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Publication numberUS8015223 B1
Publication typeGrant
Application numberUS 12/123,143
Publication dateSep 6, 2011
Filing dateMay 19, 2008
Priority dateMay 19, 2008
Publication number12123143, 123143, US 8015223 B1, US 8015223B1, US-B1-8015223, US8015223 B1, US8015223B1
InventorsSamuel B. DeRodes, Barry K. Sutherland, Daniel G. Dobbs
Original AssigneeSprint Communications Company L.P.
Export CitationBiBTeX, EndNote, RefMan
External Links: USPTO, USPTO Assignment, Espacenet
System and method for the translation of telecommunications trouble tickets
US 8015223 B1
Abstract
A computer system is configured to translate telecommunications trouble tickets. The computer system receives a native telecommunications trouble ticket from a first telecommunications trouble ticket system, and translates the native telecommunications trouble ticket into a master telecommunications trouble ticket. The computer system then stores first data from the native telecommunications trouble ticket in a database, and retrieves second data related to the native telecommunications trouble ticket from the database. Next, the computer system merges at least some of the second data into the master telecommunications trouble ticket, translates the master ticket into a first enhanced telecommunications trouble ticket configured for use by the first telecommunications trouble ticket system, and sends the first enhanced telecommunications trouble ticket to the first telecommunications trouble ticket system.
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Claims(20)
1. A method for operating a computer system for the translation of telecommunications trouble tickets comprising:
receiving a native telecommunications trouble ticket, which includes information concerning a problem that occurred for a user of a telecommunications system, from a first telecommunications trouble ticket system;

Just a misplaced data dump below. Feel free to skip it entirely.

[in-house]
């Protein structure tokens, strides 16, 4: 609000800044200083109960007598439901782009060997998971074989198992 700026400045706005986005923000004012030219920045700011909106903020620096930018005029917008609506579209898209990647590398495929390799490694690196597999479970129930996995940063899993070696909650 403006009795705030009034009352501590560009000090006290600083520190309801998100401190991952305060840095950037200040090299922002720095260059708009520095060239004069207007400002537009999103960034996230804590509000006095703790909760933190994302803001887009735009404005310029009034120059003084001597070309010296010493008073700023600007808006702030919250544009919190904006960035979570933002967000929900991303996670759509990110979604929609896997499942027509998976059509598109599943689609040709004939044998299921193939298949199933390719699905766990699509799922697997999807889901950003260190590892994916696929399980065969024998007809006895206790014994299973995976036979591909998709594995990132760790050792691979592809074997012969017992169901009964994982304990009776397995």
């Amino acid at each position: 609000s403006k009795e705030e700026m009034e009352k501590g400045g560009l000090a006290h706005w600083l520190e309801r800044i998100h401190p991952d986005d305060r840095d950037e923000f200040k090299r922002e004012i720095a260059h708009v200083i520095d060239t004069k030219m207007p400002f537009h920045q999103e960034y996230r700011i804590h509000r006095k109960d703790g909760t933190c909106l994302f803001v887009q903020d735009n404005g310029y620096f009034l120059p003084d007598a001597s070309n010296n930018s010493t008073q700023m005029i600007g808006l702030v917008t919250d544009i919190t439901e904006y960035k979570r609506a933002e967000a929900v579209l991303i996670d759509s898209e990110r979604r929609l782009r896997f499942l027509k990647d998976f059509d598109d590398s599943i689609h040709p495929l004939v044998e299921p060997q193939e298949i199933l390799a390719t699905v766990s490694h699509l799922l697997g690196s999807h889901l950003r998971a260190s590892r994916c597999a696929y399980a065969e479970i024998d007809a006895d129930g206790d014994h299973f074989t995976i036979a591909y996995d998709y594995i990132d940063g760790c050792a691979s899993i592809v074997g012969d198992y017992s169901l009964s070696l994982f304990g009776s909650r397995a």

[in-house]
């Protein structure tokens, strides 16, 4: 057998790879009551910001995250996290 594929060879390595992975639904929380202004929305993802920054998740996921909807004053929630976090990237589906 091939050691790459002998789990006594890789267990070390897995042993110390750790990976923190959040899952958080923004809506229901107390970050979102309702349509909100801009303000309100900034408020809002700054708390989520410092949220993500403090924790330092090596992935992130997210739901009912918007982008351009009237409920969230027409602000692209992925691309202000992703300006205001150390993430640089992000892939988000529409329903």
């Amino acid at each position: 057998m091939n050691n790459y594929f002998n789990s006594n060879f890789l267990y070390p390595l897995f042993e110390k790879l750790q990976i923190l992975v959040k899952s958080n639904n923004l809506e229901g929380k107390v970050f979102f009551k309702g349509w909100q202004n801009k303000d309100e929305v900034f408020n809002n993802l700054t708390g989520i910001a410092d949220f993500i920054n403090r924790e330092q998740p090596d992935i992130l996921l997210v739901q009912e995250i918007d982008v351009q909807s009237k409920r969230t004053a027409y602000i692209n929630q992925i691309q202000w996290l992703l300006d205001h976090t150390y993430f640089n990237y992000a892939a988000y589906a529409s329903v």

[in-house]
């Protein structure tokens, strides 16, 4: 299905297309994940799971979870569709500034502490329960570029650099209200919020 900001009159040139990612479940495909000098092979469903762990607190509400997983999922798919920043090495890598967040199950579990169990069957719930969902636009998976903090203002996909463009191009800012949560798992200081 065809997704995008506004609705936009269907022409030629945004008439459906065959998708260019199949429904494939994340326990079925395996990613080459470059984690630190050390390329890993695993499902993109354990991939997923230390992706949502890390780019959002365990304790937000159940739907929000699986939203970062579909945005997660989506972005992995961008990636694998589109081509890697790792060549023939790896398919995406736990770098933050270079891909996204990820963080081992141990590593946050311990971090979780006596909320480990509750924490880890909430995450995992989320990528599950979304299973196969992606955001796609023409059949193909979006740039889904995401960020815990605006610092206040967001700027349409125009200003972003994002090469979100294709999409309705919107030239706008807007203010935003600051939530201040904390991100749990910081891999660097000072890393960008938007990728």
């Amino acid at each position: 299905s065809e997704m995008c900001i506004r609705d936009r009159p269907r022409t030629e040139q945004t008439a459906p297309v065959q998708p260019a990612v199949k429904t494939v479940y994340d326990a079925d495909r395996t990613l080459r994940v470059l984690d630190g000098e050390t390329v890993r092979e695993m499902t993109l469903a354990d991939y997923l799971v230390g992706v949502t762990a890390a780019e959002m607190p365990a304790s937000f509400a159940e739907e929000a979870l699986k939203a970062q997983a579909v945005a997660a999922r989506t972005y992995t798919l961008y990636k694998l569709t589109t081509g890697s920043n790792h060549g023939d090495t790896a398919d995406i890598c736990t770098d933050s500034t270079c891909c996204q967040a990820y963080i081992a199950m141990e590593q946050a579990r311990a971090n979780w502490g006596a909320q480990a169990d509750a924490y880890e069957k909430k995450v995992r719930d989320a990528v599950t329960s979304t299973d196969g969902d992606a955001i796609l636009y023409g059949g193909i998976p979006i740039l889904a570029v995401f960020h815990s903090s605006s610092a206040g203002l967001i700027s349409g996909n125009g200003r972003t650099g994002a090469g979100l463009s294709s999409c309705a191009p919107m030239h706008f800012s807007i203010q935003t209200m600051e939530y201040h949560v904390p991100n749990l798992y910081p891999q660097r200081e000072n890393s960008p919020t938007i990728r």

translating the native telecommunications trouble ticket into a master telecommunications trouble ticket comprising additional data fields for other information in addition to the information from the native telecommunications trouble ticket;
storing first data, which includes at least some of the information from the native telecommunications trouble ticket, in a database;
retrieving second data, which includes additional information related to the native telecommunications trouble ticket, from the database;
merging at least some of the second data into the master telecommunications trouble ticket comprising populating the additional data fields with the additional information retrieved from the second data;
translating the master ticket into a first enhanced telecommunications trouble ticket that includes the information from the native telecommunications trouble ticket and the additional information from the second data configured for use by the first telecommunications trouble ticket system; and
sending the first enhanced telecommunications trouble ticket to the first telecommunications trouble ticket system.
2. The method for operating a computer system for the translation of telecommunications trouble tickets of claim 1, further comprising:
selecting a second telecommunications trouble ticket system based on the native telecommunications trouble ticket;
translating the master telecommunications trouble ticket into a second enhanced telecommunications trouble ticket configured for use by the second telecommunications trouble ticket system; and
sending the second enhanced telecommunications trouble ticket to the second telecommunications trouble ticket system.
3. The method for operating a computer system for the translation of telecommunications trouble tickets of claim 2,